Abstract

Introduction: Urethral discharge is a common presentation of sexually transmitted infection (STI) in men and known pathogens include Neisseria gonorrhoeae and Chlamydia trachomatis. There are no published data of the burden of urethral discharge among men in Fiji.-Objective: To evaluate urethral discharge among men to determine the incidence, the frequency of recurrence and reported at-risk behaviour.-Methods: We conducted a retrospective, descriptive study of clinical records of all men presenting with urethral discharge to two major reproductive health clinics. Data collected included self-reported at-risk behaviours, results of abnormal syphilis serology and antibiotics prescribed. The frequency of recurrence in the following 1-2 years of initial presentation was determined along with microbiological findings from urethral swab in this group.-Results: A total of 748 males presented with urethral discharge to the clinic in one year. This represents an incidence rate of at least 295 per 100 000 adult males per year in the study population. Within the next 1-2 years of the initial presentation, 102 (14%) of these re-presented out of which 42 had urethral swab taken for etiological diagnosis. The commonest isolate was Neisseria gonorrhoeae. Results of syphilis tests were available for 560 (75%) of patients and 29 (5%) were positive. Recurrence was not associated with self-reported at-risk behaviours. -Conclusion: The incidence of urethral discharge among males in Fiji is very high and prevention strategies are urgently needed.

Aim

Method

Results

Conclusion

Author Information

Lavenia Gaunavinaka1, Dashika Balak1, Sumanthla Varman2, Sharan Ram2, Stephen M Graham3,4 1. National Family Health Unit, Ministry of Health, Suva, Fiji2. Fiji National University, Suva, Fiji3. Centre for International Child Health, University of Melbourne and Murdoch Childrens Research Institute, Royal Childrens Hospital, Melbourne, Australia4. International Union Against Tuberculosis and Lung Disease (The Union), Paris, France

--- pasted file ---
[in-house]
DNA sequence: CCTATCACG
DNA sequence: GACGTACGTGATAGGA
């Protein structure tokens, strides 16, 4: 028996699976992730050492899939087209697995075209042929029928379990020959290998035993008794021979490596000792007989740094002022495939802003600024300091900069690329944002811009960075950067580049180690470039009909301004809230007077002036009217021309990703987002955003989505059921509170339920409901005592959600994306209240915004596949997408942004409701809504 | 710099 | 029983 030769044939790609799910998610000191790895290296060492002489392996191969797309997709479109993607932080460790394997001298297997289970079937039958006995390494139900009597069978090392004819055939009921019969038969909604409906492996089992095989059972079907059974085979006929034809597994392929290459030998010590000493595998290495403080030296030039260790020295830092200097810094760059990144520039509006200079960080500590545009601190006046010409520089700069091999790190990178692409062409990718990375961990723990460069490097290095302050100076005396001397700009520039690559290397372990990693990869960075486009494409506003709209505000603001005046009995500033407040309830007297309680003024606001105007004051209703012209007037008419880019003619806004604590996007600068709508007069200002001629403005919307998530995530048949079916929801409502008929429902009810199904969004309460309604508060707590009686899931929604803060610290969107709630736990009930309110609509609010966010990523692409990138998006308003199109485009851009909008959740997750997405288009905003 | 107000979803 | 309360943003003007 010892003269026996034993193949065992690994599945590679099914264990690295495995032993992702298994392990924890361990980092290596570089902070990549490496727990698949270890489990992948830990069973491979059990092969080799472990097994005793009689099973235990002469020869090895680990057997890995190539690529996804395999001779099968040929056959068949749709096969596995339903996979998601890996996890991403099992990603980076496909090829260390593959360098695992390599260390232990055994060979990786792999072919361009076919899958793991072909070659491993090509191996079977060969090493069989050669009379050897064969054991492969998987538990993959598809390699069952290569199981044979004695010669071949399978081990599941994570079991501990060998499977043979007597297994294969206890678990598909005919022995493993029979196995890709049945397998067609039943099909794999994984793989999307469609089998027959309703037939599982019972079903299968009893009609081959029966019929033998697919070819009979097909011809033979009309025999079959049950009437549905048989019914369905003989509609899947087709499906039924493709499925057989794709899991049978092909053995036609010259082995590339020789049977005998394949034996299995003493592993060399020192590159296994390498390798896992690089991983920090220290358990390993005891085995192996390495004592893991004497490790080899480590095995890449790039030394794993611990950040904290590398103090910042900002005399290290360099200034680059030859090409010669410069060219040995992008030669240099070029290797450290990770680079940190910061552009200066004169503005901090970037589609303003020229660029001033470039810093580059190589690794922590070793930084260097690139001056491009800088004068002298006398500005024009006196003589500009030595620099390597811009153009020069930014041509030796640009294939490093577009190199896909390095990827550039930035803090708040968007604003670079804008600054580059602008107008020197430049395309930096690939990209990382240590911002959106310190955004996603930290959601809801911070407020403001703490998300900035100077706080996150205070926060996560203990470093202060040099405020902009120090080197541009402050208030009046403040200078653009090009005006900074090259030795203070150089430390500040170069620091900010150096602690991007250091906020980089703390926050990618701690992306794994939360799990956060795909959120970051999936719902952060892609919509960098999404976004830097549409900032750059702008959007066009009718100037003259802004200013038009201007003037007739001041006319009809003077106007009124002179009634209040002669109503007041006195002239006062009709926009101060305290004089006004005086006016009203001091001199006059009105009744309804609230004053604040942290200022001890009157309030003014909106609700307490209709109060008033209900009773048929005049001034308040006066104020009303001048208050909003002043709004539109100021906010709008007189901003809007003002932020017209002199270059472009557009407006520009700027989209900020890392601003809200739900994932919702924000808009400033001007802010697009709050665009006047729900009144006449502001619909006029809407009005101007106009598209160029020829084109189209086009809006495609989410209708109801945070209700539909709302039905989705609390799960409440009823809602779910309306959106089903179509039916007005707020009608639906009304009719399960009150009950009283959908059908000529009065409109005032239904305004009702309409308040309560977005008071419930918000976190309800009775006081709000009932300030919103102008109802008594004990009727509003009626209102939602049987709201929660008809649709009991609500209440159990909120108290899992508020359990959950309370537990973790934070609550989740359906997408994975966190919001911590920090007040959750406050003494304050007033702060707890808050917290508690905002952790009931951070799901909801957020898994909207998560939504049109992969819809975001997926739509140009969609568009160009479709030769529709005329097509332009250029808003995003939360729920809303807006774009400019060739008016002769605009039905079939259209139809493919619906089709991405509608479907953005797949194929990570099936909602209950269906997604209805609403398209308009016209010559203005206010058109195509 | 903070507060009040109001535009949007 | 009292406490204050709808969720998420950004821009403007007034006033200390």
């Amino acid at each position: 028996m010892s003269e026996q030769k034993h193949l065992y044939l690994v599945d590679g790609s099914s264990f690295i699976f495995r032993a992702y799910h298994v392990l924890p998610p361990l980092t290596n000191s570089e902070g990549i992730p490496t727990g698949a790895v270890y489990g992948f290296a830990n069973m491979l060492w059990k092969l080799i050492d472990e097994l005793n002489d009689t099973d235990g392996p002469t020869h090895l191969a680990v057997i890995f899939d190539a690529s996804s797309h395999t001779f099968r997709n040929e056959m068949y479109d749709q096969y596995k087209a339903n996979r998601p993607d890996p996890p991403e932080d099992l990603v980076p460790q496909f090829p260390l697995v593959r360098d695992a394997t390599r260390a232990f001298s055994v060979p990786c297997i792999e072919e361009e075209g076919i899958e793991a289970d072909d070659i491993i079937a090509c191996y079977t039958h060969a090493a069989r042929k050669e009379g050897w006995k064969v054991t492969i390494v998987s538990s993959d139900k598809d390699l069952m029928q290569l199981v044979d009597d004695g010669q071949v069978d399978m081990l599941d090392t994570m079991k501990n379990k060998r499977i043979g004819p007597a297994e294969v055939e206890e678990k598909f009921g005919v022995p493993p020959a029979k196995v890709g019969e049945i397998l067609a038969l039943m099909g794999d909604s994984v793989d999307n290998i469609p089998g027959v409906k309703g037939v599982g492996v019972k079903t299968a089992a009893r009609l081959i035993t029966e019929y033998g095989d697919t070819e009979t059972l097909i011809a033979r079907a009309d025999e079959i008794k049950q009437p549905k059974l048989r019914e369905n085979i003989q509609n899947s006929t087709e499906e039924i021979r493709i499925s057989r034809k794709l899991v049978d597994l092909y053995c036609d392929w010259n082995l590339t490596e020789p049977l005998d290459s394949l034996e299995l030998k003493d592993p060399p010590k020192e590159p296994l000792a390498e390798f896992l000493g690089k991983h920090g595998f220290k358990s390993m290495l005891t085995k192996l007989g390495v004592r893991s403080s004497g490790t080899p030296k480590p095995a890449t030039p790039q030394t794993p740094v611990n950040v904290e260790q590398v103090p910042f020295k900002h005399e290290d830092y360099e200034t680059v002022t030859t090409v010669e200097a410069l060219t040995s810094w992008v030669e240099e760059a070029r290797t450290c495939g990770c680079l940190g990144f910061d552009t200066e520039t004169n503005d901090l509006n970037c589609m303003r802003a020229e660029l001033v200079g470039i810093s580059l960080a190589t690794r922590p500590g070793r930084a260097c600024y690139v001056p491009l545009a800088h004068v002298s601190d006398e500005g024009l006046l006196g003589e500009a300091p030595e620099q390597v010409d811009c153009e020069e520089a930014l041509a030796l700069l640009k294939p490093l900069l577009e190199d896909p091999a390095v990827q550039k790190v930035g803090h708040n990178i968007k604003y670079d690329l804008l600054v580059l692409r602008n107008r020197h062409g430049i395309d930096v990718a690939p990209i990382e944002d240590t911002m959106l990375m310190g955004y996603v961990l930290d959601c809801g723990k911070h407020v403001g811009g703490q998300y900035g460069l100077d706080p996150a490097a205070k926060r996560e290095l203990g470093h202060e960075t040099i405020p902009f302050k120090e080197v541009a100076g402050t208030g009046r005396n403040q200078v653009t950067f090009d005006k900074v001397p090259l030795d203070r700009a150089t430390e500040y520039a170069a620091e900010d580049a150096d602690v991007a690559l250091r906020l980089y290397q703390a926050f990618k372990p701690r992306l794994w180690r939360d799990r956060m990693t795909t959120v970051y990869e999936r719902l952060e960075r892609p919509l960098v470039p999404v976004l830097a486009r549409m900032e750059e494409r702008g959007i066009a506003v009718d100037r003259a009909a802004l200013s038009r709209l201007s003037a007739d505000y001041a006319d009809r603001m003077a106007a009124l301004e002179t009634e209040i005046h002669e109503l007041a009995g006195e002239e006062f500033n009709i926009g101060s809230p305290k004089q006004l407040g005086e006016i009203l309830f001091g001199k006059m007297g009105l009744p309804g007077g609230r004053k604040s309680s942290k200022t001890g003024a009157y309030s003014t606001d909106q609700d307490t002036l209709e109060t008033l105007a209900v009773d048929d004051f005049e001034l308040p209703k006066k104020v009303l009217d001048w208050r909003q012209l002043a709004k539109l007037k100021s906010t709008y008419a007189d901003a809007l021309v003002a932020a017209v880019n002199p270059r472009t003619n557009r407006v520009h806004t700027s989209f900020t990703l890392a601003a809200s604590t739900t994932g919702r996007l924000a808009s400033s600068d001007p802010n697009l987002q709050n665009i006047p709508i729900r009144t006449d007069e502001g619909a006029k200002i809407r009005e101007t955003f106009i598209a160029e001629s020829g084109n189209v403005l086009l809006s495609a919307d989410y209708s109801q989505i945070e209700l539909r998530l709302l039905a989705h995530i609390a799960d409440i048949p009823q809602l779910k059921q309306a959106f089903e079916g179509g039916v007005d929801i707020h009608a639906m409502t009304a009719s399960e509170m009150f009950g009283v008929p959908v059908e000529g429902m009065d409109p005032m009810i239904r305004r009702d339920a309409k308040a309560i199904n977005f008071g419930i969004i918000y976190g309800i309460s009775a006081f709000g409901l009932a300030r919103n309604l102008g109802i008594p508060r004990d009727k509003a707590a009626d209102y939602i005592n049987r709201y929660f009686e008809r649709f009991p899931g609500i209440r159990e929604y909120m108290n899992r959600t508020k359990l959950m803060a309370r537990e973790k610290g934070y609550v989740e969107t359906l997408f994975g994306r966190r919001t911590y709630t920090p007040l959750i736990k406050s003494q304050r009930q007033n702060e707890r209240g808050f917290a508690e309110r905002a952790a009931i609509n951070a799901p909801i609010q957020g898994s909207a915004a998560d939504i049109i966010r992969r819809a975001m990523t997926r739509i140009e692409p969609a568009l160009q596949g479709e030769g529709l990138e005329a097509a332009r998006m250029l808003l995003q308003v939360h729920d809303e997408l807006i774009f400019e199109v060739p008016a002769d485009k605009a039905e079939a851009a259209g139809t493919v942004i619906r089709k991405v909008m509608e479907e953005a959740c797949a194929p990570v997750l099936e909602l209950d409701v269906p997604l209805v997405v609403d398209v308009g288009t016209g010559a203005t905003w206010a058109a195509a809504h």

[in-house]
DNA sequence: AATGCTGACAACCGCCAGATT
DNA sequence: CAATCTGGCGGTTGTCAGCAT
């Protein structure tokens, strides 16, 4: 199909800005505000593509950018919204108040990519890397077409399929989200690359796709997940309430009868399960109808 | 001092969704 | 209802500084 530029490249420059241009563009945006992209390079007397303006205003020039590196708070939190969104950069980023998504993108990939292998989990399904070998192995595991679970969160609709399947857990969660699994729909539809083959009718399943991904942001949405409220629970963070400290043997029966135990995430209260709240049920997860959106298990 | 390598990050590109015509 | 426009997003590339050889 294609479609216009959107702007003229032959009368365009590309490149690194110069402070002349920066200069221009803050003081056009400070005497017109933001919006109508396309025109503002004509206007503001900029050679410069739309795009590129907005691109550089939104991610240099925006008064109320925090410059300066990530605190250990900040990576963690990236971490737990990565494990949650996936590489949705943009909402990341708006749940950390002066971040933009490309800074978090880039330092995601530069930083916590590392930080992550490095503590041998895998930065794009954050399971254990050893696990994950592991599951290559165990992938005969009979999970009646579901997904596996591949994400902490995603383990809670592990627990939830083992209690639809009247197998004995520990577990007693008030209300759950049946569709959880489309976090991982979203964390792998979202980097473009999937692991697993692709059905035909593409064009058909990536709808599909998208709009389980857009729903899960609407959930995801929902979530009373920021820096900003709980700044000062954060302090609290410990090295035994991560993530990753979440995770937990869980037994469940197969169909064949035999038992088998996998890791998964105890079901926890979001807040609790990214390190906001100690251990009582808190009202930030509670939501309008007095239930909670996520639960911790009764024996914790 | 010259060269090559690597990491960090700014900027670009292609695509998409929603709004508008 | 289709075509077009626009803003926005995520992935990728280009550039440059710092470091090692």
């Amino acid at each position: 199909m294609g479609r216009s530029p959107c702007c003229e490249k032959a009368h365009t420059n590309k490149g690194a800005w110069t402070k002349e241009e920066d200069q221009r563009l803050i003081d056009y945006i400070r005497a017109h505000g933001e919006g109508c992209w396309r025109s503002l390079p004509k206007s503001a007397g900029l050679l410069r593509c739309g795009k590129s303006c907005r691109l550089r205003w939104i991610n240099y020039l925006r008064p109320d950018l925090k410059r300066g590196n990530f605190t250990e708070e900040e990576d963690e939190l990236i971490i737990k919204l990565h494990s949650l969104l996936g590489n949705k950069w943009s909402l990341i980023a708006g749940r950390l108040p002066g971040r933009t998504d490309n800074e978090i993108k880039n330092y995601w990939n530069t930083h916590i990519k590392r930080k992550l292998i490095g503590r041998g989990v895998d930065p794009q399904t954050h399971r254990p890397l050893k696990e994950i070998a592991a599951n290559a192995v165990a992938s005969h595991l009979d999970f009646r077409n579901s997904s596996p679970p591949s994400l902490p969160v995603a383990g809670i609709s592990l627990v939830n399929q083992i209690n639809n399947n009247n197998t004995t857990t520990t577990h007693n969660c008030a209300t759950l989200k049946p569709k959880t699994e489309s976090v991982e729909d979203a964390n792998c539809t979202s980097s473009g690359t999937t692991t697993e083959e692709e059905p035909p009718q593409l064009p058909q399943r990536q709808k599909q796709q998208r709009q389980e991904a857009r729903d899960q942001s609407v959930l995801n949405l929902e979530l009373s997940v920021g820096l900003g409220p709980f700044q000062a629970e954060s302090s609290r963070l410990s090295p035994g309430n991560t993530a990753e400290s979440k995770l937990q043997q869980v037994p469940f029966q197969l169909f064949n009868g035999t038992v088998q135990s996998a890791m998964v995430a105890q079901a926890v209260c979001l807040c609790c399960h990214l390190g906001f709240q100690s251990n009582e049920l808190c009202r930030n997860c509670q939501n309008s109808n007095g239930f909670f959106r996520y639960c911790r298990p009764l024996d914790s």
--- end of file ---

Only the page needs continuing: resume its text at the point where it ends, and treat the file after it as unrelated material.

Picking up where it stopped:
Acknowledgements

Acknowledgements: This research was conducted through the Structured Operational Research and Training Initiative (SORT IT). The training was run in Fiji by the College of Medicine, Nursing and Health Sciences, Fiji National University, Fiji and The Union. Additional support for running the course was provided by the Public Health Division of the Secretariat of the Pacific Community, New Caledonia; Centre for International Child Health, the University of Melbourne, Australia; School of Population Health, University of Queensland, Australia; Regional Public Health, Hutt Valley District Health Board, New Zealand; the National TB Programme, Fiji Ministry of Health, Fiji.Funding: Funding for the course was provided by the Global Fund to fight AIDS, TB and Malaria, with co-funding by The Union; the Special Programme for Research and Training in Tropical Diseases (TDR); Public Health Division of the Secretariat of the Pacific Community, New Caledonia; Centre for International Child Health, the University of Melbourne, Australia; School of Population Health, University of Queensland, Australia.